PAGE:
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Did Illegally Counted Overseas Absentee Ballots Decide the 2000 U.S. Presidential Election?

Imai, Kosuke; King, Gary
Fonte: American Political Science Association Publicador: American Political Science Association
Tipo: Artigo de Revista Científica
Relevância na Pesquisa
Although not widely known until much later, Al Gore received 202 more votes than George W. Bush on election day in Florida. George W. Bush is president because he overcame his election day deficit with overseas absentee ballots that arrived and were counted after election day. In the final official tally, Bush received 537 more votes than Gore. These numbers are taken from the official results released by the Florida Secretary of State’s office and so do not reflect overvotes, undervotes, unsuccessful litigation, butterfly ballot problems, recounts that might have been allowed but were not, or any other hypothetical divergence between voter preferences and counted votes. After the election, the New York Times conducted a six-month investigation and found that 680 of the overseas absentee ballots were illegally counted, and almost no one has publicly disagreed with their assessment. In this article, we describe the statistical procedures we developed and implemented for the Times to ascertain whether disqualifying these 680 ballots would have changed the outcome of the election. These include adding formal Bayesian model averaging procedures to models of ecolog- ical inference. We present a variety of new empirical results that delineate the precise conditions under which Al Gore would have been elected president and offer new evidence of the striking effectiveness of the Republican effort to prevent local election officials from applying election law equally to all Florida citizens.; Government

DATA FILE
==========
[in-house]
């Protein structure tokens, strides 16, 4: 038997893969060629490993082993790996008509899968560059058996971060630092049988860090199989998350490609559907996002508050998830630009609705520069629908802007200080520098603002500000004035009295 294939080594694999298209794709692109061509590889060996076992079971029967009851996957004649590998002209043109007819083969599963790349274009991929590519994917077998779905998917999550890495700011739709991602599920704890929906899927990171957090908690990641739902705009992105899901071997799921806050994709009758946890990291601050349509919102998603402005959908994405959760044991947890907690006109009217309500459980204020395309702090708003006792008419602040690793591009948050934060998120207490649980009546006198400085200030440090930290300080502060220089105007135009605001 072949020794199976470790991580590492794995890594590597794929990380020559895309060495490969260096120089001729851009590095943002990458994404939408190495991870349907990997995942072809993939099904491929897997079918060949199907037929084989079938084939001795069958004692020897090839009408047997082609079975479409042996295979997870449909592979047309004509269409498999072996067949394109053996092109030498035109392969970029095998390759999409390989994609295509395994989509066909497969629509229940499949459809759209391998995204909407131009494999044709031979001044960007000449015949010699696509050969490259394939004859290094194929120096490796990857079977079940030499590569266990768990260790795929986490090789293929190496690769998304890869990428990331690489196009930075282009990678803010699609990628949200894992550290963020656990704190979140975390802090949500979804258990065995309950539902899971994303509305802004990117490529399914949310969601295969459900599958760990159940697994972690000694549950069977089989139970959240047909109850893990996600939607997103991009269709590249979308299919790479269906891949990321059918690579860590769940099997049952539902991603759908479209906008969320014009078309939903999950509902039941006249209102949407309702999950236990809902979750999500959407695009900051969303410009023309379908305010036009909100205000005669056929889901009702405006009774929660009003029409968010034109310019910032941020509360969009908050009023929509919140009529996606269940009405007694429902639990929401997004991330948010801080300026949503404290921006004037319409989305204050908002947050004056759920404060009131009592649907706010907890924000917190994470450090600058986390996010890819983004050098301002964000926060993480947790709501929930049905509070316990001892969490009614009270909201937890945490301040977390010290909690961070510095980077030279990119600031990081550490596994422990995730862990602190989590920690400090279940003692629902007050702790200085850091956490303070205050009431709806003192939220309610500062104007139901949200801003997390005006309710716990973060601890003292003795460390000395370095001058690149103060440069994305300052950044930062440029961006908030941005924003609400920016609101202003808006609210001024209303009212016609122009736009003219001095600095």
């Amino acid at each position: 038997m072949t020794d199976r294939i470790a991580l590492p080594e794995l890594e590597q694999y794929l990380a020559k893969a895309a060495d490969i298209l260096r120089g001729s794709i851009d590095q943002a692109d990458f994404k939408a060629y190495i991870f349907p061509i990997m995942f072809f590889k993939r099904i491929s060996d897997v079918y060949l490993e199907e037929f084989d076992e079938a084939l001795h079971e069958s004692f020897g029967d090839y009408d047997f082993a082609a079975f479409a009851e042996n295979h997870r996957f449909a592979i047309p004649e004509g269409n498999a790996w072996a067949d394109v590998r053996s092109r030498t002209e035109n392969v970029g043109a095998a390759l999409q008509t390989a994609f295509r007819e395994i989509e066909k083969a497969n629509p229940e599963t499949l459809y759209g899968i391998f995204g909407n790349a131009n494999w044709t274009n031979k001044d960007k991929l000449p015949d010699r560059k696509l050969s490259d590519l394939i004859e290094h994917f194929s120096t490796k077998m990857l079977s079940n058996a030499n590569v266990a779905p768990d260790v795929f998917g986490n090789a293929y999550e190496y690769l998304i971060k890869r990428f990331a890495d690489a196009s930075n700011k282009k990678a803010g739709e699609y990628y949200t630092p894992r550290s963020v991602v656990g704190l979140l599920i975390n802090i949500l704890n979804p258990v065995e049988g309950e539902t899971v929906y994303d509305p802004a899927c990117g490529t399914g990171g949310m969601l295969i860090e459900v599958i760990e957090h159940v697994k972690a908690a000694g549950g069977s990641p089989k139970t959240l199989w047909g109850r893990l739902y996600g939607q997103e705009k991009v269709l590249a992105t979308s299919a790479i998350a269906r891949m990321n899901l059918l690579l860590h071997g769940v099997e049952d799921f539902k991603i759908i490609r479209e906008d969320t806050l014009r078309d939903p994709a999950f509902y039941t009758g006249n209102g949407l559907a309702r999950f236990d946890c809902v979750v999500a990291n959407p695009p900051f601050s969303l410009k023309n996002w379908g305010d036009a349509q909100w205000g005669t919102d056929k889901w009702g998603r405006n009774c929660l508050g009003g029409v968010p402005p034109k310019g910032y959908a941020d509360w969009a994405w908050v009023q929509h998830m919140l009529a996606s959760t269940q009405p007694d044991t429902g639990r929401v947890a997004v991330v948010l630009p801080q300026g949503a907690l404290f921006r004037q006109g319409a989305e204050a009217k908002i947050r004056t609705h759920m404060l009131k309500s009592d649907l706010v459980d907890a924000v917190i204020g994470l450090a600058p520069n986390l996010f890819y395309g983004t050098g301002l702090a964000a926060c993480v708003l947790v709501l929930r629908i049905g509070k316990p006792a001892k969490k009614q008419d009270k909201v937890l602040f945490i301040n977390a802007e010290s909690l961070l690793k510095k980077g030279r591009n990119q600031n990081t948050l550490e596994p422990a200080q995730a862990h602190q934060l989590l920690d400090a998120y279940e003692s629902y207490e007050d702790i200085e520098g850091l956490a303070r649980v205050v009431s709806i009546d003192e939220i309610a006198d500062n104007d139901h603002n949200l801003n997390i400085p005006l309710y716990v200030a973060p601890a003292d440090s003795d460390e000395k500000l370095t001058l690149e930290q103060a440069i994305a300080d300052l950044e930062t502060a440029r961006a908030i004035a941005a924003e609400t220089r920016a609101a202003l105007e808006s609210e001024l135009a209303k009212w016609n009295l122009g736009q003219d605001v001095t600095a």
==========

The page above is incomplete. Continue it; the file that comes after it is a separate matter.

Effects of Multiple Races and Header Highlighting on Undervotes in the 2006 Sarasota General Election: A Usability Study and Cognitive Modeling Assessment

Greene, Kristen K.
Fonte: Universidade Rice Publicador: Universidade Rice
Relevância na Pesquisa
Large-scale voting usability problems have changed the outcomes of several recent elections. The 2006 election in Sarasota County, Florida was one such incident, where the number of votes lost was nearly 50 times greater than the margin of victory for the US Representative race. Multiple hypotheses were proposed to explain this incident, with prevailing theories focused on malicious software, touchscreen miscalibration or poor ballot design, Study I aimed to empirically determine whether Sarasota voters unintentionally skipped the critical US Representative race due to poor ballot design. The Sarasota ballot was replicated initially, then header highlighting and number of races presented on the first screen were manipulated. While the presentation of multiple races had a significant effect on undervotes in the US Representative race, header highlighting did not. Nearly 20% of all voters (27 of 137) skipped the race their first time on that screen, an even greater undervote rate than that originally seen in Sarasota. In conjunction with other research, Study I results strongly suggests that the 2006 Sarasota election was almost certainly a human factors problem. A cognitive model of human voters was developed based on Study I data. Model predictions were then compared with behavioral data from Study 2...